So I've finally gotten a blog. They've only been around for, what? Ten years? I guess I'm not a bandwagon jumper.
Lately though, there've been a couple of instance where a) I've had an opinion that I wanted to share with the world and b) I didn't feel like writing a full-blown essay to express it. I guess this is where a blog fits the bill.
Anyway, after reviewing various blogging options I've finally settled on Blosxom as my blogging tool. At the moment I think this is the best option for me because:
it's extremely lightweight. The core package consists of a single Perl script having less than 500 lines.
it doesn't use a database. Blog entries are just text files, and can be edited with your favourite text editor. Databases, in my opinion, are overused in these sorts of applications.
there's no PHP to set up, no special Apache modules to install, unless you count mod_cgi, which I don't because it's pretty standard on most Apache installations.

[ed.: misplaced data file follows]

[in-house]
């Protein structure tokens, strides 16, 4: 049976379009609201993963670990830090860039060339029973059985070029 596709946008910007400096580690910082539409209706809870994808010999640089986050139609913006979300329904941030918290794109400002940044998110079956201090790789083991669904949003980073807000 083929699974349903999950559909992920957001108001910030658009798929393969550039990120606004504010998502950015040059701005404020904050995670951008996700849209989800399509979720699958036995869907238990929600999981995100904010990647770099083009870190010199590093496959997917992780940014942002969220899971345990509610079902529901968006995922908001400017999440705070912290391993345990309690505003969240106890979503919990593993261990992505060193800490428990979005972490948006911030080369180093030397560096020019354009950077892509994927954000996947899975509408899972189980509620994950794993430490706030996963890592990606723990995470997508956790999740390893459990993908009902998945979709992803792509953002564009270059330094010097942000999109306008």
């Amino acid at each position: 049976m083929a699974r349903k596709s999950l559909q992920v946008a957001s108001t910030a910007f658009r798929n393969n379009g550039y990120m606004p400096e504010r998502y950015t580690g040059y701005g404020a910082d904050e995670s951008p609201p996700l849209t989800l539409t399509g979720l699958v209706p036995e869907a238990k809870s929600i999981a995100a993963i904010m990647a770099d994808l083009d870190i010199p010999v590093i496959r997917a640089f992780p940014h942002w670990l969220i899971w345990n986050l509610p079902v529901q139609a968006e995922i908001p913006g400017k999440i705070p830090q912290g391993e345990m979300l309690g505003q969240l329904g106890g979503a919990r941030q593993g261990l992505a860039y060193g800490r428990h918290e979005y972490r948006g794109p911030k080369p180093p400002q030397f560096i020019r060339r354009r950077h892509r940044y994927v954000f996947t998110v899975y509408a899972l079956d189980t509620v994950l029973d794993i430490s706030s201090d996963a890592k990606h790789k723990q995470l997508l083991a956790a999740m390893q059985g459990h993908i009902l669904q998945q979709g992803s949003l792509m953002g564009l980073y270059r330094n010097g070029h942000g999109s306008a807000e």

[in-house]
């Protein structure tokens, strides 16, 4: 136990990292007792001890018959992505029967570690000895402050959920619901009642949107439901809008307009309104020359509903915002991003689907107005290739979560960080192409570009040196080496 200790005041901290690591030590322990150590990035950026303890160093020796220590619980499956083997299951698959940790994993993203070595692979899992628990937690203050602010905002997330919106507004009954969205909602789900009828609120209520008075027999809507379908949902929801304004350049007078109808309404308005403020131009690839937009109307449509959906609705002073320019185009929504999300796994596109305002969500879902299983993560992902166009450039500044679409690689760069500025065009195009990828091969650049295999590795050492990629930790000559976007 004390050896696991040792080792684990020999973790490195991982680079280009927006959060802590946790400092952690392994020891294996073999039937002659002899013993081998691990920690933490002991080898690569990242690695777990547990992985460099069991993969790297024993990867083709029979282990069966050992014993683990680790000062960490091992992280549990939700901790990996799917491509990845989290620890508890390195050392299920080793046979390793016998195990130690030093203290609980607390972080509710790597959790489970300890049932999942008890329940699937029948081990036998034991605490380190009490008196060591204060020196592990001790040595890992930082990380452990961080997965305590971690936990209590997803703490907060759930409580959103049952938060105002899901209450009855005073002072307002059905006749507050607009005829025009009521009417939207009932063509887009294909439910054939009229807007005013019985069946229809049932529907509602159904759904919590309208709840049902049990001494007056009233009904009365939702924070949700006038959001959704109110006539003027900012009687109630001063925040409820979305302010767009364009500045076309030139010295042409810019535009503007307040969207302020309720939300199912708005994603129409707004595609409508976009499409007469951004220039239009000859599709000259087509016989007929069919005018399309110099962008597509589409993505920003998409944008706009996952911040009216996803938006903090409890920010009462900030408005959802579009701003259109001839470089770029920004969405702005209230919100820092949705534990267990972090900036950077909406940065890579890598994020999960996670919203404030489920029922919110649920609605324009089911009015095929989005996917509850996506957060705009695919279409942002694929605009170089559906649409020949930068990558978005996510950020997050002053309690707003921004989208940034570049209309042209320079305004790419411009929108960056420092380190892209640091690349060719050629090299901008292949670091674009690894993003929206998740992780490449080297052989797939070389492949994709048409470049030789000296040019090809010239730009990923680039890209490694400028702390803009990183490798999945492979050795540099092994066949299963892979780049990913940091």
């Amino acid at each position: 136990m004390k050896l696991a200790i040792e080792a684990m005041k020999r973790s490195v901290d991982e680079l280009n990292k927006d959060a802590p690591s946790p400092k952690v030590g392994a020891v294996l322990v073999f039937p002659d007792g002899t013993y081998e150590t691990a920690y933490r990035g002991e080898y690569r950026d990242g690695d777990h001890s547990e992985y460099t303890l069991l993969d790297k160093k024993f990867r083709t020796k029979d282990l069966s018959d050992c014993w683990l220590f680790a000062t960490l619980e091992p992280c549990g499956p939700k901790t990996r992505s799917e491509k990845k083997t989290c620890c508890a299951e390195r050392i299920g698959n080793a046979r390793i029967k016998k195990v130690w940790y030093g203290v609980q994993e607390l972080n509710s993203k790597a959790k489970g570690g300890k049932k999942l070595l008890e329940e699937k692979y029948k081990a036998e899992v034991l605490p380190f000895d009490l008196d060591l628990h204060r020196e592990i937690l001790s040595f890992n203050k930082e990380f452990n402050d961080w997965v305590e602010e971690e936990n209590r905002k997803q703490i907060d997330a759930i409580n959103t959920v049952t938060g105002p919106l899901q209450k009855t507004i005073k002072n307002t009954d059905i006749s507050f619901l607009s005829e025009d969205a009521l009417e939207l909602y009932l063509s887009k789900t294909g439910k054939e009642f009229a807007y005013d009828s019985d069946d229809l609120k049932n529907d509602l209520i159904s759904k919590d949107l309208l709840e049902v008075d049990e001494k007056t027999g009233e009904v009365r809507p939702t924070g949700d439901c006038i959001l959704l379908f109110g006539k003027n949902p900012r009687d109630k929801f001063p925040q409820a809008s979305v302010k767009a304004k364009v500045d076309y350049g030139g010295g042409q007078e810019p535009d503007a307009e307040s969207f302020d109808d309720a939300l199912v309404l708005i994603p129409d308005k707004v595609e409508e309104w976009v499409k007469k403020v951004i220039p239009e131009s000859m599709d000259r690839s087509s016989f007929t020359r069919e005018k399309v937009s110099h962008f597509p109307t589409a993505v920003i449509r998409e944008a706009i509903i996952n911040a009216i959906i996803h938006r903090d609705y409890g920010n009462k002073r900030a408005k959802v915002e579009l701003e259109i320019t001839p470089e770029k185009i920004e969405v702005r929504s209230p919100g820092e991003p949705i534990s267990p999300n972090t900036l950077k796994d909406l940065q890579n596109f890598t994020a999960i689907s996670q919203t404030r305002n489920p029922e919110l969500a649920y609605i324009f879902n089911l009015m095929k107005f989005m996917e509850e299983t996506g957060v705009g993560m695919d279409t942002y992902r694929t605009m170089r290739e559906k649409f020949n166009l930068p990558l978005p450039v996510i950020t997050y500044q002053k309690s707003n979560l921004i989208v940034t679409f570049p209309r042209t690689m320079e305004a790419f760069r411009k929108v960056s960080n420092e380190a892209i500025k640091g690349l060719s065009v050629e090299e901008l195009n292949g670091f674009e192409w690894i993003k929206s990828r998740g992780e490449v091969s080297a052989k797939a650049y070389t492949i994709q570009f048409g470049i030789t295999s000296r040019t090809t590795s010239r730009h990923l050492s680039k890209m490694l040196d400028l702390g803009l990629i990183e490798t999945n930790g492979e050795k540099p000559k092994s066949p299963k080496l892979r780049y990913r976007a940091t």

the HTML is completely customizable by hand. I don't like applications which spit out HTML I can't control.
Also, I didn't want to simply get an account on one of the many blogging sites available. This goes a bit deeper than me wanting to different, or being paranoid about my blog entries living on someone else's computer. I've noticed that personal websites seem to be on the decline, people instead opting for a collection of accounts on various online communities. So, for example, someone will get themselves an account on Blogger for their blog, followed by an account on Flickr for their photos, followed by an account on del.icio.us for their links. Although these applications are, in some cases, quite impressive and original, the idea of spreading your web presence over different URLs just seems...wrong to me.
It seems to be standard practice for a blog page to provide a link to a Flickr account, for example, which of course has a completely different layout and colour scheme. I find it jarring.
I think, for the moment, that I prefer the old style website. If I want to share photos with my friends and family, I want to put them on my website, not a Flickr account. If I want people to read my blog, I want to point them to my website, not a Blogger page. I want to provide my readers, if I have any at all, with an integrated web experience.